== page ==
Your questions, answered.
Q: In reference to immigration: What do you mean when you say busing immigrants to Washington, New York or Chicago is cruel? The immigrants are not forced to go on a bus to one of these cities. They are given the choice. If they do not want to go to one of the cities they stay in the border town where they crossed. I suspect many of them want to go to one of the major towns in the north. They look forward to a free bus ride. The rest of them think it might be easier to find a job in one of the northern cities than it is to find a job in Texas.
— Richard, Houston, Texas
Tangle: To be clear, this is what I wrote: "There's no way around the fact that he is toying with human lives as political theater. It's not as if he's shipping migrants off to a work camp — some very well may end up better off being sent to Washington D.C., New York or Chicago instead of staying in Texas, where resources are already strained and the welcome they get may be much less friendly."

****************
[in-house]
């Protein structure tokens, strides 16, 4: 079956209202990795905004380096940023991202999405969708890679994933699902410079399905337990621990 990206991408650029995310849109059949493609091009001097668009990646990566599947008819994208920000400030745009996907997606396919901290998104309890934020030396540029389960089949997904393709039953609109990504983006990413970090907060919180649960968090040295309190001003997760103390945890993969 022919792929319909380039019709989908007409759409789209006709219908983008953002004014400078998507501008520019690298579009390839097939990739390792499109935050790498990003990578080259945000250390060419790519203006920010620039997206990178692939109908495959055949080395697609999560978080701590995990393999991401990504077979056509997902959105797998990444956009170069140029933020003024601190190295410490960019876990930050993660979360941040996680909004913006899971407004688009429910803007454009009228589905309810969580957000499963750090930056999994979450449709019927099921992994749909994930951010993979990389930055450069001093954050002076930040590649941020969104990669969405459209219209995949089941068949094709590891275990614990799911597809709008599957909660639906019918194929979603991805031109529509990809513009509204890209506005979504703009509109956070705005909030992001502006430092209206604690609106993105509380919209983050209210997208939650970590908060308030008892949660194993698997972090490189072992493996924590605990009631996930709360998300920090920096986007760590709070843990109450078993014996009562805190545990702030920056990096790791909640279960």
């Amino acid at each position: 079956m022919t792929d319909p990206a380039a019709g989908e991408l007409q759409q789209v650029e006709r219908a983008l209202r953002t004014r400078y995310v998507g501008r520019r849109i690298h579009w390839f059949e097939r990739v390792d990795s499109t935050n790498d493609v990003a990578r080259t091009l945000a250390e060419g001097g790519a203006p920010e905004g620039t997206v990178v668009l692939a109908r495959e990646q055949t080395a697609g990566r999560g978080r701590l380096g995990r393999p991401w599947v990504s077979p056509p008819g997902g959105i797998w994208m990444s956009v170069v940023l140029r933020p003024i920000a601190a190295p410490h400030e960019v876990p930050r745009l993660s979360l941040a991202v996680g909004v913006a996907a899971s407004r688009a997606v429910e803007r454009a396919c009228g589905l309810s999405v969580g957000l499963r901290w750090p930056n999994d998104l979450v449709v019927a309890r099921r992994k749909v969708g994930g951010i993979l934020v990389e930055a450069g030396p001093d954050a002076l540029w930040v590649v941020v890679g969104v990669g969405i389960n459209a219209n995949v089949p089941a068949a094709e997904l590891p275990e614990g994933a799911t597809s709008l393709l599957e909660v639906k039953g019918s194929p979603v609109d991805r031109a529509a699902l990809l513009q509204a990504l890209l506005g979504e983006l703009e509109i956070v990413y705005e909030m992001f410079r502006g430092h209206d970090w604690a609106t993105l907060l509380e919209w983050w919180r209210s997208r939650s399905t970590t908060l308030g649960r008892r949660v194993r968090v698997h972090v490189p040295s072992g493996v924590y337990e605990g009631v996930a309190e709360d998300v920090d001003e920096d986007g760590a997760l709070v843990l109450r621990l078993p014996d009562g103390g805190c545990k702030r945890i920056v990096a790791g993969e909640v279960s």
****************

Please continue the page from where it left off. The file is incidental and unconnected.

Still, the reason I find it cruel is that Abbott is not doing it because he is interested in the well-being of the migrants. The cruelty lies mostly in doing this with no warning to (and hence no preparation in) the cities he sends them to. He isn't saying, "we are sending them to New York and Washington D.C. because they will be better served there." He's using them to apply political pressure, to force politicians there to reckon with the border, and to get attention. As I said, I think that is smart, politically, and it appears to be working. But we don't have to pretend he is well-intentioned or cares about the outcome for those migrants — who are human beings that deserve dignity.